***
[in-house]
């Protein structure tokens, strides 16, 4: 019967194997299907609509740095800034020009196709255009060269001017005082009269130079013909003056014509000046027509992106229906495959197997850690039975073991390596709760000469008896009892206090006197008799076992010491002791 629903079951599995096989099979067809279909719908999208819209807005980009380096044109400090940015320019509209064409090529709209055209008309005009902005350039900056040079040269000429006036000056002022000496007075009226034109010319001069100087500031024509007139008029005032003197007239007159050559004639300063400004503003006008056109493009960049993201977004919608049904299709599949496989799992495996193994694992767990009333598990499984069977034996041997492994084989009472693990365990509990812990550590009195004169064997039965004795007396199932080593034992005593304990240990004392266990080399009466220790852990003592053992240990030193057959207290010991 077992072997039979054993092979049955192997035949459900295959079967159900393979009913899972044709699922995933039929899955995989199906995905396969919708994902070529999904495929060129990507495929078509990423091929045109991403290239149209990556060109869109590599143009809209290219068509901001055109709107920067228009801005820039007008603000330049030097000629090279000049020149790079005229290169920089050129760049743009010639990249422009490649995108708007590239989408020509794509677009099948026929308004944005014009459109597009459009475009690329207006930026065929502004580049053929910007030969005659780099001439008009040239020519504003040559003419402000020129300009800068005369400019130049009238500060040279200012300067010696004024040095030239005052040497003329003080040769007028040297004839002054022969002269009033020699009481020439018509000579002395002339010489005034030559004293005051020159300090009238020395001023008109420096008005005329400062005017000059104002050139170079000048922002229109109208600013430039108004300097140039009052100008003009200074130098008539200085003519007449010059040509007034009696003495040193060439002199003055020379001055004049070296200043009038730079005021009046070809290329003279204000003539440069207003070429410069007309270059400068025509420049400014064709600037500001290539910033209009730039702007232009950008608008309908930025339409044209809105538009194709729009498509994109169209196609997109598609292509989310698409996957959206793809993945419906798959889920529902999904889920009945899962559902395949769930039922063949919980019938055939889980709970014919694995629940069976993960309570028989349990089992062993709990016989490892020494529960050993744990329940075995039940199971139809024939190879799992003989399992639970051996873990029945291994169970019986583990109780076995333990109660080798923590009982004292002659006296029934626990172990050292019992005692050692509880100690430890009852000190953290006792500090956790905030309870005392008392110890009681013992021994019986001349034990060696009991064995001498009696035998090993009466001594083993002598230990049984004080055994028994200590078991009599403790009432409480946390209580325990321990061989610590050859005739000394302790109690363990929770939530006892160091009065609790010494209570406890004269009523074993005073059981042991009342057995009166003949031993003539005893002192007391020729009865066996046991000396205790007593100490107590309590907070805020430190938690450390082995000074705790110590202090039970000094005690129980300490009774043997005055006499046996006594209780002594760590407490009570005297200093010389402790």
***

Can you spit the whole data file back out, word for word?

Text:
[in-house]
């Protein structure tokens, strides 16, 4: 019967194997299907609509740095800034020009196709255009060269001017005082009269130079013909003056014509000046027509992106229906495959197997850690039975073991390596709760000469008896009892206090006197008799076992010491002791 629903079951599995096989099979067809279909719908999208819209807005980009380096044109400090940015320019509209064409090529709209055209008309005009902005350039900056040079040269000429006036000056002022000496007075009226034109010319001069100087500031024509007139008029005032003197007239007159050559004639300063400004503003006008056109493009960049993201977004919608049904299709599949496989799992495996193994694992767990009333598990499984069977034996041997492994084989009472693990365990509990812990550590009195004169064997039965004795007396199932080593034992005593304990240990004392266990080399009466220790852990003592053992240990030193057959207290010991 077992072997039979054993092979049955192997035949459900295959079967159900393979009913899972044709699922995933039929899955995989199906995905396969919708994902070529999904495929060129990507495929078509990423091929045109991403290239149209990556060109869109590599143009809209290219068509901001055109709107920067228009801005820039007008603000330049030097000629090279000049020149790079005229290169920089050129760049743009010639990249422009490649995108708007590239989408020509794509677009099948026929308004944005014009459109597009459009475009690329207006930026065929502004580049053929910007030969005659780099001439008009040239020519504003040559003419402000020129300009800068005369400019130049009238500060040279200012300067010696004024040095030239005052040497003329003080040769007028040297004839002054022969002269009033020699009481020439018509000579002395002339010489005034030559004293005051020159300090009238020395001023008109420096008005005329400062005017000059104002050139170079000048922002229109109208600013430039108004300097140039009052100008003009200074130098008539200085003519007449010059040509007034009696003495040193060439002199003055020379001055004049070296200043009038730079005021009046070809290329003279204000003539440069207003070429410069007309270059400068025509420049400014064709600037500001290539910033209009730039702007232009950008608008309908930025339409044209809105538009194709729009498509994109169209196609997109598609292509989310698409996957959206793809993945419906798959889920529902999904889920009945899962559902395949769930039922063949919980019938055939889980709970014919694995629940069976993960309570028989349990089992062993709990016989490892020494529960050993744990329940075995039940199971139809024939190879799992003989399992639970051996873990029945291994169970019986583990109780076995333990109660080798923590009982004292002659006296029934626990172990050292019992005692050692509880100690430890009852000190953290006792500090956790905030309870005392008392110890009681013992021994019986001349034990060696009991064995001498009696035998090993009466001594083993002598230990049984004080055994028994200590078991009599403790009432409480946390209580325990321990061989610590050859005739000394302790109690363990929770939530006892160091009065609790010494209570406890004269009523074993005073059981042991009342057995009166003949031993003539005893002192007391020729009865066996046991000396205790007593100490107590309590907070805020430190938690450390082995000074705790110590202090039970000094005690129980300490009774043997005055006499046996006594209780002594760590407490009570005297200093010389402790």